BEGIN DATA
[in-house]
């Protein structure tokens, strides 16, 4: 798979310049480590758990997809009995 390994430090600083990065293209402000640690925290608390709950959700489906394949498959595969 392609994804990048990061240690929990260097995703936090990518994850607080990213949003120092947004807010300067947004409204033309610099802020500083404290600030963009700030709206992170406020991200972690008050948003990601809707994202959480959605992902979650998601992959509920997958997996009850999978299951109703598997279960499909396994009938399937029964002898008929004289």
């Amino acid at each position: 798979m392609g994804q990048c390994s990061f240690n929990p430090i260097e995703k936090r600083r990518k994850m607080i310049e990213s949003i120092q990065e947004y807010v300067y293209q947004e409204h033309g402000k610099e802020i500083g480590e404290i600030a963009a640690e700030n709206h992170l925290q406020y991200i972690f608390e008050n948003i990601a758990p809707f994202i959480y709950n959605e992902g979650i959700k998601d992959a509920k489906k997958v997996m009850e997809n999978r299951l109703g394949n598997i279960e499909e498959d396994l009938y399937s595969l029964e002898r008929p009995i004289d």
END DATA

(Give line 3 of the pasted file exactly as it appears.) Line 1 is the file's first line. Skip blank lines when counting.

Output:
């Amino acid at each position: 798979m392609g994804q990048c390994s990061f240690n929990p430090i260097e995703k936090r600083r990518k994850m607080i310049e990213s949003i120092q990065e947004y807010v300067y293209q947004e409204h033309g402000k610099e802020i500083g480590e404290i600030a963009a640690e700030n709206h992170l925290q406020y991200i972690f608390e008050n948003i990601a758990p809707f994202i959480y709950n959605e992902g979650i959700k998601d992959a509920k489906k997958v997996m009850e997809n999978r299951l109703g394949n598997i279960e499909e498959d396994l009938y399937s595969l029964e002898r008929p009995i004289d």